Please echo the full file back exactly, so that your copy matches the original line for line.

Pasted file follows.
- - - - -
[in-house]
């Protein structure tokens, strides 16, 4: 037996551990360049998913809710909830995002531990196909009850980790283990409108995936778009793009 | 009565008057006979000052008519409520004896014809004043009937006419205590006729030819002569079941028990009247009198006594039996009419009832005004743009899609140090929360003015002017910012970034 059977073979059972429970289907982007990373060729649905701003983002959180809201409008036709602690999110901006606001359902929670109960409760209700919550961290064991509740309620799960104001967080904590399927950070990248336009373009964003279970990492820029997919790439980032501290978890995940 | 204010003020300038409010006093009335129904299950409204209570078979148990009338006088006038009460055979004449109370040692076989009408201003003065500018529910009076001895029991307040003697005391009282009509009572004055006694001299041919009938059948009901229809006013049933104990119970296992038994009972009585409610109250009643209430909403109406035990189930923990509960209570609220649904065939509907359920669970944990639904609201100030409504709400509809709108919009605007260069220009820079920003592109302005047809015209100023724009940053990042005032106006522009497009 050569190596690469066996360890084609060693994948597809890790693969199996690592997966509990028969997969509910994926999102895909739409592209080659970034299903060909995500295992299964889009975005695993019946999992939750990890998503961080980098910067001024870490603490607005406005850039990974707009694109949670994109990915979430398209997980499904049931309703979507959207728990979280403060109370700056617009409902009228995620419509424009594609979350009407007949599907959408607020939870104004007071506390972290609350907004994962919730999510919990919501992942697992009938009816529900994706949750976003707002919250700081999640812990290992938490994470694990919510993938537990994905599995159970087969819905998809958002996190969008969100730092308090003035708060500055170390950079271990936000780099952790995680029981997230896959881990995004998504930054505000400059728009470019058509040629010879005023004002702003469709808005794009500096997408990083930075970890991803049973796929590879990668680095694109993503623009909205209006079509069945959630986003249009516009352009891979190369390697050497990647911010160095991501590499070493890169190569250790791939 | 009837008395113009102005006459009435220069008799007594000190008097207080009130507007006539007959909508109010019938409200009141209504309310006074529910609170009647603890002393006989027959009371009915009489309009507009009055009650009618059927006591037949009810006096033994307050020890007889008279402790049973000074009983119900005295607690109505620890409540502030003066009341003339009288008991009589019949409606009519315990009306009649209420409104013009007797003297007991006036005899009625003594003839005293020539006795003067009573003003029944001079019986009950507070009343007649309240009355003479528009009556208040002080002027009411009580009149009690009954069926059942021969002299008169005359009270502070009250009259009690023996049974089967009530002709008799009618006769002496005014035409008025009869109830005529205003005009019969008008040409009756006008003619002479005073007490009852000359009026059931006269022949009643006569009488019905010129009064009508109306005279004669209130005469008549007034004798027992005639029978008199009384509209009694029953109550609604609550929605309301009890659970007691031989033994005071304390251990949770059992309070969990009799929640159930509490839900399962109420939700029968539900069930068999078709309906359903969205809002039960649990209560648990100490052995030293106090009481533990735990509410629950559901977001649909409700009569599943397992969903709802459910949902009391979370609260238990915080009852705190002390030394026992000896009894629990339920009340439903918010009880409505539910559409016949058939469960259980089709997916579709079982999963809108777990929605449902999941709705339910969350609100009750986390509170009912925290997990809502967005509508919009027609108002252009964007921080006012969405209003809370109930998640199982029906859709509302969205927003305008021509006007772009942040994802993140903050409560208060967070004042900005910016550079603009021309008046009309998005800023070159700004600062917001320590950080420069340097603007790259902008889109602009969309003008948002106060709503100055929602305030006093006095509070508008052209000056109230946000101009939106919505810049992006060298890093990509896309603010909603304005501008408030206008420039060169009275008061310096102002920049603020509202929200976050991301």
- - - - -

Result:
[in-house]
């Protein structure tokens, strides 16, 4: 037996551990360049998913809710909830995002531990196909009850980790283990409108995936778009793009 | 009565008057006979000052008519409520004896014809004043009937006419205590006729030819002569079941028990009247009198006594039996009419009832005004743009899609140090929360003015002017910012970034 059977073979059972429970289907982007990373060729649905701003983002959180809201409008036709602690999110901006606001359902929670109960409760209700919550961290064991509740309620799960104001967080904590399927950070990248336009373009964003279970990492820029997919790439980032501290978890995940 | 204010003020300038409010006093009335129904299950409204209570078979148990009338006088006038009460055979004449109370040692076989009408201003003065500018529910009076001895029991307040003697005391009282009509009572004055006694001299041919009938059948009901229809006013049933104990119970296992038994009972009585409610109250009643209430909403109406035990189930923990509960209570609220649904065939509907359920669970944990639904609201100030409504709400509809709108919009605007260069220009820079920003592109302005047809015209100023724009940053990042005032106006522009497009 050569190596690469066996360890084609060693994948597809890790693969199996690592997966509990028969997969509910994926999102895909739409592209080659970034299903060909995500295992299964889009975005695993019946999992939750990890998503961080980098910067001024870490603490607005406005850039990974707009694109949670994109990915979430398209997980499904049931309703979507959207728990979280403060109370700056617009409902009228995620419509424009594609979350009407007949599907959408607020939870104004007071506390972290609350907004994962919730999510919990919501992942697992009938009816529900994706949750976003707002919250700081999640812990290992938490994470694990919510993938537990994905599995159970087969819905998809958002996190969008969100730092308090003035708060500055170390950079271990936000780099952790995680029981997230896959881990995004998504930054505000400059728009470019058509040629010879005023004002702003469709808005794009500096997408990083930075970890991803049973796929590879990668680095694109993503623009909205209006079509069945959630986003249009516009352009891979190369390697050497990647911010160095991501590499070493890169190569250790791939 | 009837008395113009102005006459009435220069008799007594000190008097207080009130507007006539007959909508109010019938409200009141209504309310006074529910609170009647603890002393006989027959009371009915009489309009507009009055009650009618059927006591037949009810006096033994307050020890007889008279402790049973000074009983119900005295607690109505620890409540502030003066009341003339009288008991009589019949409606009519315990009306009649209420409104013009007797003297007991006036005899009625003594003839005293020539006795003067009573003003029944001079019986009950507070009343007649309240009355003479528009009556208040002080002027009411009580009149009690009954069926059942021969002299008169005359009270502070009250009259009690023996049974089967009530002709008799009618006769002496005014035409008025009869109830005529205003005009019969008008040409009756006008003619002479005073007490009852000359009026059931006269022949009643006569009488019905010129009064009508109306005279004669209130005469008549007034004798027992005639029978008199009384509209009694029953109550609604609550929605309301009890659970007691031989033994005071304390251990949770059992309070969990009799929640159930509490839900399962109420939700029968539900069930068999078709309906359903969205809002039960649990209560648990100490052995030293106090009481533990735990509410629950559901977001649909409700009569599943397992969903709802459910949902009391979370609260238990915080009852705190002390030394026992000896009894629990339920009340439903918010009880409505539910559409016949058939469960259980089709997916579709079982999963809108777990929605449902999941709705339910969350609100009750986390509170009912925290997990809502967005509508919009027609108002252009964007921080006012969405209003809370109930998640199982029906859709509302969205927003305008021509006007772009942040994802993140903050409560208060967070004042900005910016550079603009021309008046009309998005800023070159700004600062917001320590950080420069340097603007790259902008889109602009969309003008948002106060709503100055929602305030006093006095509070508008052209000056109230946000101009939106919505810049992006060298890093990509896309603010909603304005501008408030206008420039060169009275008061310096102002920049603020509202929200976050991301």